The Wackness Red Band Movie Trailer

The Wackness is one of those movies which is almost impossible to market in a PG world. It's about a teenager drug dealer's last summer before he heads off to college. And while that's the one sentence breakdown, I'm sure you can already tell, it's much more than that. I've given this movie rave after rave, and have seen it four times on the festival circuit. So there is no point in telling you it's one of my favorite films of the year.

Until today, the teaser trailers have been rather weak. Every time something new has been released, I've found myself defending the movie that can't be represented in a green band movie trailer. Sony Pictures Classics have finally released a red band trailer on IGN, and you'll immediately see the difference. No, it's not filled with swears or nudity. It does what the best red band movie trailers do best, and sells the movie accurately. If you watch this trailer and tell me you're still not interested then maybe The Wackness isn't for you. But I assure you, if you grew up in the 90's, then you'll probably digg this film.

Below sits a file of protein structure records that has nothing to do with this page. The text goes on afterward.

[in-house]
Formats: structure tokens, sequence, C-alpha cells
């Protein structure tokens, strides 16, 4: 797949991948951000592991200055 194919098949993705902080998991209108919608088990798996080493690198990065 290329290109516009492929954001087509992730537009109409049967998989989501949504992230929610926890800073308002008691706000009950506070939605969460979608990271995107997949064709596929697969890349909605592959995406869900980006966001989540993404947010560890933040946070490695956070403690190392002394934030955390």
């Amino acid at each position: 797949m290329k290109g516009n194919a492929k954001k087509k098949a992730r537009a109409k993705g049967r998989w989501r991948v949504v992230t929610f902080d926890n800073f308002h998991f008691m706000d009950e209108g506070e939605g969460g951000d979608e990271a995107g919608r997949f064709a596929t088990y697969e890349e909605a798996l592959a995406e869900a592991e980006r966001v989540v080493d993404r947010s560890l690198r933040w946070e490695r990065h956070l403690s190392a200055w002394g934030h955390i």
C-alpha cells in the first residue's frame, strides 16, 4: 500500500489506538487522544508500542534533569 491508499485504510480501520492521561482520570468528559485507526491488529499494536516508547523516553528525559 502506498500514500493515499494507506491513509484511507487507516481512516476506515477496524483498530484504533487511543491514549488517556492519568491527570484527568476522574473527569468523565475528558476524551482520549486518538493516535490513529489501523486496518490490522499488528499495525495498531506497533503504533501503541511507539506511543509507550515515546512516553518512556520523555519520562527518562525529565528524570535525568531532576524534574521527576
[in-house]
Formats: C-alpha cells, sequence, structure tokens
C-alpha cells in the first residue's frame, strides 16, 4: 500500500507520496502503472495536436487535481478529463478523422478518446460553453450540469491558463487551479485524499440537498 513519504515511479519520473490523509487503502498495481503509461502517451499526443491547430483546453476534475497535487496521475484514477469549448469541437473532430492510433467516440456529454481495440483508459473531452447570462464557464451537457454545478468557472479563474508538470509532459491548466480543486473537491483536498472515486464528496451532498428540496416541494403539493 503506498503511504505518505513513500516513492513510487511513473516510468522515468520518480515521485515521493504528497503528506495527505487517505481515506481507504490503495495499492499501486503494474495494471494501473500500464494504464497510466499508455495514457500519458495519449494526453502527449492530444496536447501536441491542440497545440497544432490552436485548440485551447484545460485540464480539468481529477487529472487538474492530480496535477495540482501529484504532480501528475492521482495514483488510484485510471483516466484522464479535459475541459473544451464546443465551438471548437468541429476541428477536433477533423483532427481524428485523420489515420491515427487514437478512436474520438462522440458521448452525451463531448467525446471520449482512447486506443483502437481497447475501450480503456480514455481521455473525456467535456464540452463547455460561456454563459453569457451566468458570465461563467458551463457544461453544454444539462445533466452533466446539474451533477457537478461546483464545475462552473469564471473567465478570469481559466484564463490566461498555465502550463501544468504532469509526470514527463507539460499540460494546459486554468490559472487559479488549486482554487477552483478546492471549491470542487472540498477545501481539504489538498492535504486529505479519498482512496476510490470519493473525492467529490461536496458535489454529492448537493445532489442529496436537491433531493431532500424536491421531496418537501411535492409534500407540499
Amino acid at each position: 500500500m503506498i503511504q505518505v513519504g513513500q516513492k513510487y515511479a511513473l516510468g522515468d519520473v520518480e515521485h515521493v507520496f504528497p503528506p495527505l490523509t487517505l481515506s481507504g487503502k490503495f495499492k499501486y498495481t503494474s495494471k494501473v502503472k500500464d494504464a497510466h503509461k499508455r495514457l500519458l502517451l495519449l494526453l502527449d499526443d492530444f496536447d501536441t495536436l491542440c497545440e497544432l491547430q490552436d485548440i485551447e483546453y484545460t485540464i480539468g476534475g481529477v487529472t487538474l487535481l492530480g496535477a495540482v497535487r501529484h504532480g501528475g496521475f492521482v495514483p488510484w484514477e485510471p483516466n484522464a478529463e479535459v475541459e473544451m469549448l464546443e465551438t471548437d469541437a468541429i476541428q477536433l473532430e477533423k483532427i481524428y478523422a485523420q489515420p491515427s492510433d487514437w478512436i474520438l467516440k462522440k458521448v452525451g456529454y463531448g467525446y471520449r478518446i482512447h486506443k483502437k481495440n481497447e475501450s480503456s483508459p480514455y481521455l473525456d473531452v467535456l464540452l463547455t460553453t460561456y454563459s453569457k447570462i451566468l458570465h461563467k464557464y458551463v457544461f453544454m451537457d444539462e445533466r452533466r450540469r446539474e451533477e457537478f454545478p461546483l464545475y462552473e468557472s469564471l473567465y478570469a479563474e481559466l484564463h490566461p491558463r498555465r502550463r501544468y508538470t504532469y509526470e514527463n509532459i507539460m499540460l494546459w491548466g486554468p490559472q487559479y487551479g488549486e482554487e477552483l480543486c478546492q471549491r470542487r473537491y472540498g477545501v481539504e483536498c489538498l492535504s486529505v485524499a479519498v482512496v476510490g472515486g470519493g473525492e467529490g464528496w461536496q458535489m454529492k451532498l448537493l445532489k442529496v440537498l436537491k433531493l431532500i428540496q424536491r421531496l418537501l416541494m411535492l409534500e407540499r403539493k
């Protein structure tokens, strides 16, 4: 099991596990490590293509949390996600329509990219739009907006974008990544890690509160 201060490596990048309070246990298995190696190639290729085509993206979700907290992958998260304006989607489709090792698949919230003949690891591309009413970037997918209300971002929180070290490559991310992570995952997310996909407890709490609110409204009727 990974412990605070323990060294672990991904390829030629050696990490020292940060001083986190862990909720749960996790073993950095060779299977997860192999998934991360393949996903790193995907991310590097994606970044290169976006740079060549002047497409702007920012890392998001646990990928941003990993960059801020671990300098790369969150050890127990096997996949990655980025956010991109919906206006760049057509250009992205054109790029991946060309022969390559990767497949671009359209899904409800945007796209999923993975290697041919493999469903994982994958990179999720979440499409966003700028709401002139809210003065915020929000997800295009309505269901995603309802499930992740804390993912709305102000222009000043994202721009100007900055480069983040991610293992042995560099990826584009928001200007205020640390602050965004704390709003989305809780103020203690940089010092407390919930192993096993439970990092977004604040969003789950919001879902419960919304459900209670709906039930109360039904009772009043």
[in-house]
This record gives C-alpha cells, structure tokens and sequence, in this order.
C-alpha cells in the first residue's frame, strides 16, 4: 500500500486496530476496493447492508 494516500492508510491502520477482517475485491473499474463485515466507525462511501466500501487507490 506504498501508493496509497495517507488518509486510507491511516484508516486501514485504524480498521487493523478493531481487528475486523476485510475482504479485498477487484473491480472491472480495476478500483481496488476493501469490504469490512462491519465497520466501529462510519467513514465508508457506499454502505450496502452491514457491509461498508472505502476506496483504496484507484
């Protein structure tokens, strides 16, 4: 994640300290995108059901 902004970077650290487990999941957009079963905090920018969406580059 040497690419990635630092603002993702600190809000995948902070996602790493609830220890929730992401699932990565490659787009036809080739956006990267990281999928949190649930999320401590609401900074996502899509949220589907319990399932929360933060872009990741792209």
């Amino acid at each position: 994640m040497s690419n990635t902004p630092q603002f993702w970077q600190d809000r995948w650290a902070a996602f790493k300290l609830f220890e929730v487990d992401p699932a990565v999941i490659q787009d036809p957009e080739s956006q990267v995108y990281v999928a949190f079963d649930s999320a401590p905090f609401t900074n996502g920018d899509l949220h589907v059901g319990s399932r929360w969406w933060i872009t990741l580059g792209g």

It's the summer of 1994, and the streets of New York are pulsing with hip hop and wafting with the sweet aroma of marijuana. The newly-inaugurated mayor, Rudolph Giuliani, is only beginning to implement his anti-fun initiatives against "crimes" like noisy portable radio, graffiti and public drunkenness.

Two people, however, are missing out on the excitement. Luke (Josh Peck) is a socially uncomfortable teenage pot dealer with no friends, issues with his parents, and a whopping lack of confidence with girls. He trades weed for sessions with his therapist, Dr. Squires (Sir Ben Kingsley), whose much-younger wife (Famke Janssen) is slipping away from him. Squires, a drug-addled shrink with a hairline retreating to the back of his neck and a state of mind slouching back to adolescence, is an unlikely role model—but the two of them forge a friendship based on a mutual need: neither one is getting laid.

Propelled by an exuberant hip hop score, "The Wackness" captures the spell of 1994–a time of pagers, not cell phones; a time when Tupac and Biggie were alive but Kurt Cobain had just died. Funny and moving, "The Wackness" is an offbeat tale of two lost souls stumbling towards maturity.

The Wackness hits theaters on July 3rd 2008.